SITEWIDE Search Results: “organic food”
Jun 28, 2012
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Taos Mesa Brewing
Aug 11, 2013
Rivertown Beer Hall
Dec 17, 2015
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Waikanae Surf Club
Jul 14, 2017
Sep 15, 2018
A Century of Organic Desserts
BY BRUNO JOST
@ VOL 7
ON DEC 17, 2013
Bruno Jost talks about the organic desserts manufactured for a century by his family in the same premises. He focuses on the permanent creativity, the culture of difference and meanwhile the market adaptation. A very pleasant and delicious history where past and future come together in a superb presentation! (in French)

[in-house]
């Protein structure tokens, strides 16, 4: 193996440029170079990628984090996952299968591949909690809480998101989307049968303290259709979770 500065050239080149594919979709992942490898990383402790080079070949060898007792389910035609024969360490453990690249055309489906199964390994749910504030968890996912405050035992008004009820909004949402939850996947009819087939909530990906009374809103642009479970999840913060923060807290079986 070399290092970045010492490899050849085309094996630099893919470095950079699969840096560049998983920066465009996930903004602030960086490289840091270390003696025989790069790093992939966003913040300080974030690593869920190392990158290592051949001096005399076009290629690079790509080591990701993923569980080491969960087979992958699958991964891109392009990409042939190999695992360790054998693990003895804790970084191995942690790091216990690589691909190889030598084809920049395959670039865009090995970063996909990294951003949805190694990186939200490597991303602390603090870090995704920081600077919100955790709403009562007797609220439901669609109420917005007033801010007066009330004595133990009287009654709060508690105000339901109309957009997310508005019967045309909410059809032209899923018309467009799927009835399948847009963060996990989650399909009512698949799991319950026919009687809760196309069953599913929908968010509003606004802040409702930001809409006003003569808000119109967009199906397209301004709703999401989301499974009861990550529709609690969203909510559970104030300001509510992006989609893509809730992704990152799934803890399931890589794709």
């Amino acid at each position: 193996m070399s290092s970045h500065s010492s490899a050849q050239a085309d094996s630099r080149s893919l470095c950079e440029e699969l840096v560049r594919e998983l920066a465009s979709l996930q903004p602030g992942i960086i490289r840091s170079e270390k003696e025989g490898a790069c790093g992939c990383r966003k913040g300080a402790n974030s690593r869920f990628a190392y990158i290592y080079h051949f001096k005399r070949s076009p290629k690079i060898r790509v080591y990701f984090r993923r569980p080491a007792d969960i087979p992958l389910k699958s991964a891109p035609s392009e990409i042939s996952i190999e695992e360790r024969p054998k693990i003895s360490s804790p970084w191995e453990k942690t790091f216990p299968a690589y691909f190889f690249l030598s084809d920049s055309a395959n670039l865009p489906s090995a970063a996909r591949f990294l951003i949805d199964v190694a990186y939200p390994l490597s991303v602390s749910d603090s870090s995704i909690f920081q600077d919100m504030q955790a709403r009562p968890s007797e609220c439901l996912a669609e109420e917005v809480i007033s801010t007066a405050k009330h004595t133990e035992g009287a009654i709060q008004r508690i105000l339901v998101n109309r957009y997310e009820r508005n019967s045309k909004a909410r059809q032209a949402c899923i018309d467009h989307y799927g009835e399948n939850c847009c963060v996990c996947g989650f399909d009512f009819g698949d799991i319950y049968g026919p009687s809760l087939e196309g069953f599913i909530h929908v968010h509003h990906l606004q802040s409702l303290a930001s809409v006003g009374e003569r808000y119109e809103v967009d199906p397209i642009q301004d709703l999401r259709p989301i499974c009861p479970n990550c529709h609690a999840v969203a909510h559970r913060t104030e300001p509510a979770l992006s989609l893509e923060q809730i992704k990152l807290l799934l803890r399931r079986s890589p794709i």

BY KATHY GRUVER
@ VOL 11
ON APR 30, 2014
Kathy Gruver talks about GMOs and its adverse effects on the environment. She encourage people to eat organic food in order to remain healthy and stay away from unknown deceases which might attack them in future. She demands for labelling the GMO products by the producers so that those people who do not want to consume them, can just stay away from them.
Building the Soil: Growing Food Without Chemicals
BY MELANIE WATTS
@ VOL 2
ON MAY 13, 2014
Melanie Watts is a master gardener, author and blogger and has been growing food organically for her family for 25 years. She has learned that by paying attention to nature, she can create a sustainable fertile soil that in turn feeds the plants.
BY TRUSHA GOVENDER
@ VOL 11
ON JUN 12, 2014